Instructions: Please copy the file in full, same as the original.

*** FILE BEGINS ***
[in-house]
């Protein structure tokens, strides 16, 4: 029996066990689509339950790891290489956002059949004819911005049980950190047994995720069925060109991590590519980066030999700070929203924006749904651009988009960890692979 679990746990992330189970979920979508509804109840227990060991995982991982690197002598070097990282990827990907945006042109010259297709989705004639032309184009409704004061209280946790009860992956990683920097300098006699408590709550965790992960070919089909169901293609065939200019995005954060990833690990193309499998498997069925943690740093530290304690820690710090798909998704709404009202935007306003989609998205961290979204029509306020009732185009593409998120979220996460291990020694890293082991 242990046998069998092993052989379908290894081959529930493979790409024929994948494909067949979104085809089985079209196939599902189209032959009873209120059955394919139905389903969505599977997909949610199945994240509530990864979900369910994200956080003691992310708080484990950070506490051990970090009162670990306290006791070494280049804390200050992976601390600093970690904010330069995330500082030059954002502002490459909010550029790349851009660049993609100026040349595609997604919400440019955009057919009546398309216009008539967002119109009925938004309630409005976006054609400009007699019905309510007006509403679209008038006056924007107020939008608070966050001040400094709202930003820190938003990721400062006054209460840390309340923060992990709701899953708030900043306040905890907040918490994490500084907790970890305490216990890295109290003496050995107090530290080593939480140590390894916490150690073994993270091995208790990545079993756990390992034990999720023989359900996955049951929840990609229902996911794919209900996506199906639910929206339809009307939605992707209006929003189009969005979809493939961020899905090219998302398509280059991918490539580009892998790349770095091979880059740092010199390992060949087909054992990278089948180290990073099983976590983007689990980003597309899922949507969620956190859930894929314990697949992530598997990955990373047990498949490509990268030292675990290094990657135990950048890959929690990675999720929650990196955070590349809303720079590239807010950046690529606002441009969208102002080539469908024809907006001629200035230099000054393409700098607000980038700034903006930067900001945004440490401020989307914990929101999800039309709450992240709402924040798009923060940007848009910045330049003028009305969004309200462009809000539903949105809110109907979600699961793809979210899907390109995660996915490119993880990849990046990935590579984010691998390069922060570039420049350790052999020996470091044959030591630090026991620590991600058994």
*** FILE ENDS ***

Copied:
[in-house]
């Protein structure tokens, strides 16, 4: 029996066990689509339950790891290489956002059949004819911005049980950190047994995720069925060109991590590519980066030999700070929203924006749904651009988009960890692979 679990746990992330189970979920979508509804109840227990060991995982991982690197002598070097990282990827990907945006042109010259297709989705004639032309184009409704004061209280946790009860992956990683920097300098006699408590709550965790992960070919089909169901293609065939200019995005954060990833690990193309499998498997069925943690740093530290304690820690710090798909998704709404009202935007306003989609998205961290979204029509306020009732185009593409998120979220996460291990020694890293082991 242990046998069998092993052989379908290894081959529930493979790409024929994948494909067949979104085809089985079209196939599902189209032959009873209120059955394919139905389903969505599977997909949610199945994240509530990864979900369910994200956080003691992310708080484990950070506490051990970090009162670990306290006791070494280049804390200050992976601390600093970690904010330069995330500082030059954002502002490459909010550029790349851009660049993609100026040349595609997604919400440019955009057919009546398309216009008539967002119109009925938004309630409005976006054609400009007699019905309510007006509403679209008038006056924007107020939008608070966050001040400094709202930003820190938003990721400062006054209460840390309340923060992990709701899953708030900043306040905890907040918490994490500084907790970890305490216990890295109290003496050995107090530290080593939480140590390894916490150690073994993270091995208790990545079993756990390992034990999720023989359900996955049951929840990609229902996911794919209900996506199906639910929206339809009307939605992707209006929003189009969005979809493939961020899905090219998302398509280059991918490539580009892998790349770095091979880059740092010199390992060949087909054992990278089948180290990073099983976590983007689990980003597309899922949507969620956190859930894929314990697949992530598997990955990373047990498949490509990268030292675990290094990657135990950048890959929690990675999720929650990196955070590349809303720079590239807010950046690529606002441009969208102002080539469908024809907006001629200035230099000054393409700098607000980038700034903006930067900001945004440490401020989307914990929101999800039309709450992240709402924040798009923060940007848009910045330049003028009305969004309200462009809000539903949105809110109907979600699961793809979210899907390109995660996915490119993880990849990046990935590579984010691998390069922060570039420049350790052999020996470091044959030591630090026991620590991600058994």